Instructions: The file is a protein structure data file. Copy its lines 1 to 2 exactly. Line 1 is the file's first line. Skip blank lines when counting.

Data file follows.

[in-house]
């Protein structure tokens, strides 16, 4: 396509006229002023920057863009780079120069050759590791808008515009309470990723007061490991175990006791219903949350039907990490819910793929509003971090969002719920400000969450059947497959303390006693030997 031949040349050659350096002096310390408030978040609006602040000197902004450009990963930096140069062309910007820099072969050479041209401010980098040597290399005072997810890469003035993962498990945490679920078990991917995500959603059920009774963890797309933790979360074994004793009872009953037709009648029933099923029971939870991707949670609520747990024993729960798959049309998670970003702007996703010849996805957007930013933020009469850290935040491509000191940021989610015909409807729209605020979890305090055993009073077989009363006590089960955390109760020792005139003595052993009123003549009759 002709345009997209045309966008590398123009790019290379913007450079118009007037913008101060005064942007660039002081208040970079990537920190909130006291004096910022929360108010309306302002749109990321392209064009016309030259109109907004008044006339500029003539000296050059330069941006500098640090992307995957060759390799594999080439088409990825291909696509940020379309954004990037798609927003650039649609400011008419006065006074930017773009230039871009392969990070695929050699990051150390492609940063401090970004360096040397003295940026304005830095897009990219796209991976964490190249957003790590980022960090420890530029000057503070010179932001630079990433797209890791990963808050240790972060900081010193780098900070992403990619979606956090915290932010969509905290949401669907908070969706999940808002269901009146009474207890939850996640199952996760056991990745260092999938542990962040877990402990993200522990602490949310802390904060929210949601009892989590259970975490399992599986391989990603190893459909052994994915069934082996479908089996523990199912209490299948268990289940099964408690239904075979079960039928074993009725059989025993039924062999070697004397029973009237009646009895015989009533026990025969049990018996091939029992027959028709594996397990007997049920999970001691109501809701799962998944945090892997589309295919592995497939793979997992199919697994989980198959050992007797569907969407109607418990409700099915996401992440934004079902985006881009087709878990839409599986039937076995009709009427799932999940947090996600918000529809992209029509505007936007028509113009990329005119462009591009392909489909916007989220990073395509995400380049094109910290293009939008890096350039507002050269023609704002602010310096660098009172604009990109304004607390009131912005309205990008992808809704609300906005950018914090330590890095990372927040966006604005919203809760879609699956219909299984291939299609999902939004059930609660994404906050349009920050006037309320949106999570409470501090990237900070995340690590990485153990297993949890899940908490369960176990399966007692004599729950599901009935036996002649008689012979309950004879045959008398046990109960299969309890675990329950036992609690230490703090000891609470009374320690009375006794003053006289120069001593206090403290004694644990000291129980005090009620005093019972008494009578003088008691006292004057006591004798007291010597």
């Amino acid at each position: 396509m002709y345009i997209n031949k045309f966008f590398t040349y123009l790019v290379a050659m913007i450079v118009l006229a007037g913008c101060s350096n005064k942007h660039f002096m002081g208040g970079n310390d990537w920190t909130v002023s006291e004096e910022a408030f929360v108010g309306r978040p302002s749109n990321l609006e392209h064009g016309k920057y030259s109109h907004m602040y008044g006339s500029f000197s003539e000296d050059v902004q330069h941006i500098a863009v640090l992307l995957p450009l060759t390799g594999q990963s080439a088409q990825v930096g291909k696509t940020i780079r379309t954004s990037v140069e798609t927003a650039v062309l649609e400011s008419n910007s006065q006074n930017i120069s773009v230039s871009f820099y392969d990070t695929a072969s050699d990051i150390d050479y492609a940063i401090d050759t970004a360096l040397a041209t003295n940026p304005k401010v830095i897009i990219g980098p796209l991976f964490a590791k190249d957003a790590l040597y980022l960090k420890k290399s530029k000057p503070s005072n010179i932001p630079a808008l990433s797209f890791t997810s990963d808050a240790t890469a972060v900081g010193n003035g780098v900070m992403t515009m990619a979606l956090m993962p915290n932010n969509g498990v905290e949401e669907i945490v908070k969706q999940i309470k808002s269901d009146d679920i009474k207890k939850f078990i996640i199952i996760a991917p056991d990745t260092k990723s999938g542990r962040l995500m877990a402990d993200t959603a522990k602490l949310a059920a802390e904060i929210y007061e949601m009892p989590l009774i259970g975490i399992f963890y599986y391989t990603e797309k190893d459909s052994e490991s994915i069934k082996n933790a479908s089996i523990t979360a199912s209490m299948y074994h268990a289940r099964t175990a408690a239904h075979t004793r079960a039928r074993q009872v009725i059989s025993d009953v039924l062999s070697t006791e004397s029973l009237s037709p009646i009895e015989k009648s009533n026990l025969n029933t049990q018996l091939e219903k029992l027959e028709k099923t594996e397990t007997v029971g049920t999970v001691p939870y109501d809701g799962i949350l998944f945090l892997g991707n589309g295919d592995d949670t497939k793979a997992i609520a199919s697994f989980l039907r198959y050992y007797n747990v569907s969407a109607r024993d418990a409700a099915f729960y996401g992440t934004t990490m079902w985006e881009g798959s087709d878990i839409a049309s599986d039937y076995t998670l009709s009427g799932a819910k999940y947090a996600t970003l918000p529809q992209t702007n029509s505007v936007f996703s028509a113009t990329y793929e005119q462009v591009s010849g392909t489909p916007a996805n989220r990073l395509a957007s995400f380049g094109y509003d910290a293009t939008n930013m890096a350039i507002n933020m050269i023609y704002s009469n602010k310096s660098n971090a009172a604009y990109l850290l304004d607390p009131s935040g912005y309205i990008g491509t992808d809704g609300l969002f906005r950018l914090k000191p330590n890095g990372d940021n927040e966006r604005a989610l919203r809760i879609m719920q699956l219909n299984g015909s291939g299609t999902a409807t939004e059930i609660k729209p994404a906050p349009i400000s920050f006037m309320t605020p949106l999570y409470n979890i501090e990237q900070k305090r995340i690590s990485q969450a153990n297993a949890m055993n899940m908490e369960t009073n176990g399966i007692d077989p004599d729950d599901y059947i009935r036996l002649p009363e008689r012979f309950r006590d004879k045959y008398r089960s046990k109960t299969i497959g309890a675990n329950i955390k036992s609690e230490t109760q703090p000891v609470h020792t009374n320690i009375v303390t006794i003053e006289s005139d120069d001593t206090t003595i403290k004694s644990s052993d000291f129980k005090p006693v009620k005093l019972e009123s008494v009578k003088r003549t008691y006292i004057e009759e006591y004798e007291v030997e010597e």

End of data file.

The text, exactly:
[in-house]
């Protein structure tokens, strides 16, 4: 396509006229002023920057863009780079120069050759590791808008515009309470990723007061490991175990006791219903949350039907990490819910793929509003971090969002719920400000969450059947497959303390006693030997 031949040349050659350096002096310390408030978040609006602040000197902004450009990963930096140069062309910007820099072969050479041209401010980098040597290399005072997810890469003035993962498990945490679920078990991917995500959603059920009774963890797309933790979360074994004793009872009953037709009648029933099923029971939870991707949670609520747990024993729960798959049309998670970003702007996703010849996805957007930013933020009469850290935040491509000191940021989610015909409807729209605020979890305090055993009073077989009363006590089960955390109760020792005139003595052993009123003549009759 002709345009997209045309966008590398123009790019290379913007450079118009007037913008101060005064942007660039002081208040970079990537920190909130006291004096910022929360108010309306302002749109990321392209064009016309030259109109907004008044006339500029003539000296050059330069941006500098640090992307995957060759390799594999080439088409990825291909696509940020379309954004990037798609927003650039649609400011008419006065006074930017773009230039871009392969990070695929050699990051150390492609940063401090970004360096040397003295940026304005830095897009990219796209991976964490190249957003790590980022960090420890530029000057503070010179932001630079990433797209890791990963808050240790972060900081010193780098900070992403990619979606956090915290932010969509905290949401669907908070969706999940808002269901009146009474207890939850996640199952996760056991990745260092999938542990962040877990402990993200522990602490949310802390904060929210949601009892989590259970975490399992599986391989990603190893459909052994994915069934082996479908089996523990199912209490299948268990289940099964408690239904075979079960039928074993009725059989025993039924062999070697004397029973009237009646009895015989009533026990025969049990018996091939029992027959028709594996397990007997049920999970001691109501809701799962998944945090892997589309295919592995497939793979997992199919697994989980198959050992007797569907969407109607418990409700099915996401992440934004079902985006881009087709878990839409599986039937076995009709009427799932999940947090996600918000529809992209029509505007936007028509113009990329005119462009591009392909489909916007989220990073395509995400380049094109910290293009939008890096350039507002050269023609704002602010310096660098009172604009990109304004607390009131912005309205990008992808809704609300906005950018914090330590890095990372927040966006604005919203809760879609699956219909299984291939299609999902939004059930609660994404906050349009920050006037309320949106999570409470501090990237900070995340690590990485153990297993949890899940908490369960176990399966007692004599729950599901009935036996002649008689012979309950004879045959008398046990109960299969309890675990329950036992609690230490703090000891609470009374320690009375006794003053006289120069001593206090403290004694644990000291129980005090009620005093019972008494009578003088008691006292004057006591004798007291010597």